But you're Muggle-born, so someone from the school will have to come and explain to your parents.

Okay so Harry isn't Muggle-born, but he is Muggle-raised as the Hogwarts admission committee probably knows.

Just before Harry's first year, why did Hogwarts send so many letters instead of just having Hagrid or someone go in the first place?


1 Answer 1


If Hagrid's reaction upon finding out that Harry doesn't know anything about Hogwarts or magic is any indication, everyone at Hogwarts fully expected Harry to already know about the magical world (emphasis Rowling's):

[Y]eh'll know all about Hogwarts, o' course.

"Er - no," said Harry.

Hagrid looked shocked.

"Sorry," Harry said quickly.

"Sorry?" barked Hagrid, turning to stare at the Dursleys, who shrank back into the shadows. "It's them as should be sorry! I knew yeh weren't gettin' yer letters but I never thought yeh wouldn't even know abou' Hogwarts, fer cryin' out loud! Did yeh never wonder where yer parents learned it all?"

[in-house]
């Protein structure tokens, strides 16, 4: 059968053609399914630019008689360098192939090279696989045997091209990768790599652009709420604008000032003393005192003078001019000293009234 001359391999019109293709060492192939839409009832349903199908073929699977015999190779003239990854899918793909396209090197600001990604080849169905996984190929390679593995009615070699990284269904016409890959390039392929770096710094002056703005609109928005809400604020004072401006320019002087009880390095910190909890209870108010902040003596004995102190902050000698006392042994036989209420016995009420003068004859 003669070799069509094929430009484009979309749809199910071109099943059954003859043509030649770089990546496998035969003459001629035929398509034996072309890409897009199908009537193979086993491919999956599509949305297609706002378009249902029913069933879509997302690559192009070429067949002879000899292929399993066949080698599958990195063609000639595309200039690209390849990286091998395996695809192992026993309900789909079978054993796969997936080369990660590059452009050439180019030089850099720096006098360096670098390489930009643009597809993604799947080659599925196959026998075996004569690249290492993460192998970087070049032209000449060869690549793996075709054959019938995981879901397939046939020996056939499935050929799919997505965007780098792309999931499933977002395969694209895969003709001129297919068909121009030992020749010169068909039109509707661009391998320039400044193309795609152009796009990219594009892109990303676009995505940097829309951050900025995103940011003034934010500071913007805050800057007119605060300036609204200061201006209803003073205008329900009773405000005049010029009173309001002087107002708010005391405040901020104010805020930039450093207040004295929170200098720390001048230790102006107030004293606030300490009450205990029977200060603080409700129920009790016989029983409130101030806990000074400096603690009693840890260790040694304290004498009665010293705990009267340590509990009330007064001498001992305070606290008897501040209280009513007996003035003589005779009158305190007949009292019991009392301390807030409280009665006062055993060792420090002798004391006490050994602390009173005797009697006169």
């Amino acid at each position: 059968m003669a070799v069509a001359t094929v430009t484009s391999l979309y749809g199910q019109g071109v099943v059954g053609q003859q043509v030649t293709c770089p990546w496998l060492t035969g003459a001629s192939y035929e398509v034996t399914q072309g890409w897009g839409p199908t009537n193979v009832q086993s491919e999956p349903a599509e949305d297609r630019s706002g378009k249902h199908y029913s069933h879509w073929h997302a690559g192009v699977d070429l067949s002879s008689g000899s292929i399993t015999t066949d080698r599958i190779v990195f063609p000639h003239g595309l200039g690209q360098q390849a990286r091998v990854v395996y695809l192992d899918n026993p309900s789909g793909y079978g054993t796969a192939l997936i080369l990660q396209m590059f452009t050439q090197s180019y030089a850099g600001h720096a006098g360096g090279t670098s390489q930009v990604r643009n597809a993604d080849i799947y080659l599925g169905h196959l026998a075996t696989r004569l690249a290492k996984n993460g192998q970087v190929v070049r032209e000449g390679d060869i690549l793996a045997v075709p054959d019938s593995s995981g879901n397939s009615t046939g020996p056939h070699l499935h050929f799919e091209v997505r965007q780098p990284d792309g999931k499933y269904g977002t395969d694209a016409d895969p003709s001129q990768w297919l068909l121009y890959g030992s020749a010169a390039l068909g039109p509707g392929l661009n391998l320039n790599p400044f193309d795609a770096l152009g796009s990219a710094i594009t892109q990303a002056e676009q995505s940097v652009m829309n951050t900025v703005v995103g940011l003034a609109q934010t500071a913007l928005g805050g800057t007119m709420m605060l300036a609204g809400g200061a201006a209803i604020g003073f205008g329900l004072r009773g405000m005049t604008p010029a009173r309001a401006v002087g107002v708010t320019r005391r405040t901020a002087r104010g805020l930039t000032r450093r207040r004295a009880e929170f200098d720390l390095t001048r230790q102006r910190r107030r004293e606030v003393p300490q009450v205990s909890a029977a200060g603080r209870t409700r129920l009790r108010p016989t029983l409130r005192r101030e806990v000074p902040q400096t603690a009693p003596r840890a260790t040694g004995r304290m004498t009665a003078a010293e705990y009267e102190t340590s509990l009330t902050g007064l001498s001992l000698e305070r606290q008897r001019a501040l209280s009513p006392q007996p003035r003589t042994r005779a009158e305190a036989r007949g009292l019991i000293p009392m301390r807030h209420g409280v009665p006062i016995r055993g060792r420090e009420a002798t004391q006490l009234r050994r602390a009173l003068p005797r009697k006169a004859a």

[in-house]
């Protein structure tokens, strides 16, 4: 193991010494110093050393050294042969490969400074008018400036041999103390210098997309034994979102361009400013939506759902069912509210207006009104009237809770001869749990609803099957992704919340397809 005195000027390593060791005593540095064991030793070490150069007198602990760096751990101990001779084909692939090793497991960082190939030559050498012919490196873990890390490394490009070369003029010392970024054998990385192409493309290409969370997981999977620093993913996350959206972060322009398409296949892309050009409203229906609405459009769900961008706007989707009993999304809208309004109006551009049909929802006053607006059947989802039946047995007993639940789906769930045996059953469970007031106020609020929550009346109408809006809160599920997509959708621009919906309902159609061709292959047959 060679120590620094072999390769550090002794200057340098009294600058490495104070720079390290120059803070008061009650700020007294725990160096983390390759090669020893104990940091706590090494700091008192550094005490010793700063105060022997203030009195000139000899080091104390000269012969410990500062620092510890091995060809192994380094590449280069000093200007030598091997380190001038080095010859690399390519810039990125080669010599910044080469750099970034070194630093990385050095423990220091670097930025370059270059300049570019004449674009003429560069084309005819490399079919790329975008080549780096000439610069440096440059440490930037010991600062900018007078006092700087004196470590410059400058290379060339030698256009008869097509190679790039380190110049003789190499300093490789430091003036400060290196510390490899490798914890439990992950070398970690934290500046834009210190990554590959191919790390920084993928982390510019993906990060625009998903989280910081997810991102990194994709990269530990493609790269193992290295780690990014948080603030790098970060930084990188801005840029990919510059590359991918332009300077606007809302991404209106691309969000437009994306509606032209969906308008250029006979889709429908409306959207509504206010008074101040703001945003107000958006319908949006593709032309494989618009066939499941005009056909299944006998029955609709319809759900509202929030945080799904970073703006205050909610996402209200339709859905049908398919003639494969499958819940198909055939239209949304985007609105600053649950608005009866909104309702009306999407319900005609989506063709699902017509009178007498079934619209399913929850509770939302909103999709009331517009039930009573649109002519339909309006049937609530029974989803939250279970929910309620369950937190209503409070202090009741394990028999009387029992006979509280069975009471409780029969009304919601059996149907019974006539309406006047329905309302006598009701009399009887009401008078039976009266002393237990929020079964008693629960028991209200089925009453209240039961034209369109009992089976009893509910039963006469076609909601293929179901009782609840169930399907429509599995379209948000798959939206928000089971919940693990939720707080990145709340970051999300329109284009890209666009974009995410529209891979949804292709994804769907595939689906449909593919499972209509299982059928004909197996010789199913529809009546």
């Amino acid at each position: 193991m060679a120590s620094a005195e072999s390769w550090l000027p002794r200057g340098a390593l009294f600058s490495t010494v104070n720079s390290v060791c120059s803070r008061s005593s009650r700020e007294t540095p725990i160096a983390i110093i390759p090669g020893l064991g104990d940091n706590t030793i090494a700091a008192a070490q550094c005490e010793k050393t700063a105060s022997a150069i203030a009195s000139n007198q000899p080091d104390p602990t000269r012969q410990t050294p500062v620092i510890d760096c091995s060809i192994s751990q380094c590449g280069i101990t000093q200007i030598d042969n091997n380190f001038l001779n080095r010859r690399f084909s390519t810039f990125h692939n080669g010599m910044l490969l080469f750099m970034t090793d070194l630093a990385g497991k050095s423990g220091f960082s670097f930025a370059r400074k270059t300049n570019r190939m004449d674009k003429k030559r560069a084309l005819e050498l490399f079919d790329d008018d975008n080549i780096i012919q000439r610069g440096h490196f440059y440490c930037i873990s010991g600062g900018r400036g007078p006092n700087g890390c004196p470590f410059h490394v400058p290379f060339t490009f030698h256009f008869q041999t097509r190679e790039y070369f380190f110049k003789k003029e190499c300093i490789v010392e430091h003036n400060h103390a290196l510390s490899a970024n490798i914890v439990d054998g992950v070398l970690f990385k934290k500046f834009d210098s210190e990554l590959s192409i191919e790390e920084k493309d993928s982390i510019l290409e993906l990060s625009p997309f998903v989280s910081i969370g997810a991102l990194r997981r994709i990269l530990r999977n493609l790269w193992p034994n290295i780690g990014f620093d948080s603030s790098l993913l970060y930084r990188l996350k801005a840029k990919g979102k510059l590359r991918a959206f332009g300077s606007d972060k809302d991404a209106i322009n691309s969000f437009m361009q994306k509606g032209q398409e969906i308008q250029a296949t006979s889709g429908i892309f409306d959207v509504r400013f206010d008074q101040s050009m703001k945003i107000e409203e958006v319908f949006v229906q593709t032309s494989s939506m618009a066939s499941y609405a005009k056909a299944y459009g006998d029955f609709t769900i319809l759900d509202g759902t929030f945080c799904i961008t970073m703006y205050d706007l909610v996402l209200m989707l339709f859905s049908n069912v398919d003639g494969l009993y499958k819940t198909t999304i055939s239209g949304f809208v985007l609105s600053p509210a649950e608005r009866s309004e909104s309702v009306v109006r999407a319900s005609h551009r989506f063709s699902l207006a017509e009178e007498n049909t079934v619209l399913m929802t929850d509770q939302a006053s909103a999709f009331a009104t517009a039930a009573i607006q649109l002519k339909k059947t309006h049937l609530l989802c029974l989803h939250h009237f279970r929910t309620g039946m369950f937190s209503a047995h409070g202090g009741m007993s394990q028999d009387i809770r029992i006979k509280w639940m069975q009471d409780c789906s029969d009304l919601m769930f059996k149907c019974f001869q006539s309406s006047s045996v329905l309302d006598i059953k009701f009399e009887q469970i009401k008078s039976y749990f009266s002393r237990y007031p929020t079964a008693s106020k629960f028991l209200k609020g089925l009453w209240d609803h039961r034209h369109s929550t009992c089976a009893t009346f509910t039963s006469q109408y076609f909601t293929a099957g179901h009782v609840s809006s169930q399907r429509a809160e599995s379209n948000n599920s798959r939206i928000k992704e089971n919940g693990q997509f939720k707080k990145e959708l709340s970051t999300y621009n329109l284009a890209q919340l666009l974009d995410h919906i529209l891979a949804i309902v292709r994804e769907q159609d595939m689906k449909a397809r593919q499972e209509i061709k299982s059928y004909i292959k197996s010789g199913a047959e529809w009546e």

"All what?" asked Harry.

"ALL WHAT?" Hagrid thundered. "Now wait jus' one second!"

He had leapt to his feet. In his anger he seemed to fill the whole hut. The Dursleys were cowering against the wall.

"Do you mean ter tell me," he growled at the Dursleys, "that this boy - this boy! - knows nothin' abou' - about ANYTHING?"

Philosopher's Stone Chapter 4: "The Keeper of the Keys"

This doesn't seem an unreasonable assumption, since Petunia's sister was a witch and since the Dursleys were given a letter by Dumbledore "explaining everything":

"His aunt and uncle will be able to explain everything to him when he’s older. I’ve written them a letter."

Philosopher's Stone Chapter 1: "The Boy Who Lived"

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